Doris Burke and Doc Rivers named to ESPN and ABC’s top NBA crew

Doris Burke will become the first woman to serve as a game analyst on television for a championship final in one of the four major professional U.S. sports leagues.

ESPN announced Monday that Burke and Doc Rivers will join Mike Breen on ESPN and ABC’s top NBA broadcast crew.

“People will say, ‘Well, this is a trailblazing move.’ You’re absolutely right. But the only way that any trailblazer is successful, whether it’s an African American or a woman or anyone it’s based on the results and their performance. Doris Burke’s performance and results are unprecedented and unmatched in this industry,” said David Roberts, ESPN’s head of studio and event production.

Burke, who joined ESPN in 1990, has been an analyst on the network’s NBA games since 2017. She called the past four finals on ESPN Radio after being a sideline reporter for ABC’s coverage of the finals from 2009-19.

Rivers, who was fired as coach of the Philadelphia 76ers in May, called games on ESPN during the 2003-04 season as well as the 2004 finals on ABC.

“Doc and Doris are close friends, and they have a mutual respect for one another, both professionally and personally,” Roberts said. “With Doc Rivers, you have someone who’s fresh off the bench and he has done this job before. But more importantly, he has the type of insight that’s necessary as we talked about the relevancy and currency, the NBA going into the next season and beyond.”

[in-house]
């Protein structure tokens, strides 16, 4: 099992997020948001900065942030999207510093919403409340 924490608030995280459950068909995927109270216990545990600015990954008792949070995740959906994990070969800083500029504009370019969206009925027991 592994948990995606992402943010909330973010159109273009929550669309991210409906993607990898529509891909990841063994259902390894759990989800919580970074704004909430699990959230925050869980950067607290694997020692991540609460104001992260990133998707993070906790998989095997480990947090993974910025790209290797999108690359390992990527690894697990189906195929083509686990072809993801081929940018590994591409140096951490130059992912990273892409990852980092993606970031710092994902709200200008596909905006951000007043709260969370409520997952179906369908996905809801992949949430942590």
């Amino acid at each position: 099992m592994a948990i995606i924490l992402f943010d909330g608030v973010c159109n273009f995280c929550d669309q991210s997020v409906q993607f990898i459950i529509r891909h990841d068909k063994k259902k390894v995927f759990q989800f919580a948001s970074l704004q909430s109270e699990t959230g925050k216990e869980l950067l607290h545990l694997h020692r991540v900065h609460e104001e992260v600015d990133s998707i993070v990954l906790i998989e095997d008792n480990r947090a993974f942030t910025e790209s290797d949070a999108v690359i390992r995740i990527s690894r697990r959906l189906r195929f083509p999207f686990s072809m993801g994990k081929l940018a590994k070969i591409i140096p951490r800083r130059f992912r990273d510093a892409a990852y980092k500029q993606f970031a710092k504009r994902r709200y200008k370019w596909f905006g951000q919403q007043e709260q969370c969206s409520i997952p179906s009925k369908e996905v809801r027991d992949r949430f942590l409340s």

Burke and Rivers replace Jeff Van Gundy and Mark Jackson, who were laid off as part of job cuts by the network. Breen, Van Gundy and Jackson called 15 finals together.

Roberts said the financial ramifications from the layoffs were separate from the decision-making process of building a new team, even though it is the job cuts that precipitated the changes.

The naming of the new top crew wasn’t the only NBA moves announced Monday by the network. Former Golden State Warriors GM and President of Basketball Operations Bob Myers will become a studio analyst as well as call some games. Myers is a two-time NBA Executive of the Year who led the Warriors to four titles.

Myers hosted a podcast earlier this year on ESPN called “Lead by Example,” in which he sat down with leaders from sports, business, politics and entertainment to discuss their experiences.

Roberts said he doesn’t expect Myers to be reserved or careful in his assessments of players, coaches and executives throughout the league.

“He’s got to be his authentic self. That’s all I will expect, and that’s all he expects, I don’t think we have to worry about that,” Roberts said.

Malika Andrews will host all of ESPN and ABC’s “NBA Countdown” pregame shows. She also will continue to host the daily “NBA Today” show.

Ryan Ruocco, JJ Redick and Richard Jefferson will call the “NBA Sunday Showcase” games on ABC. It is the first time ESPN has named a core second team for its NBA games.

Reddick and Jefferson called games together last season.

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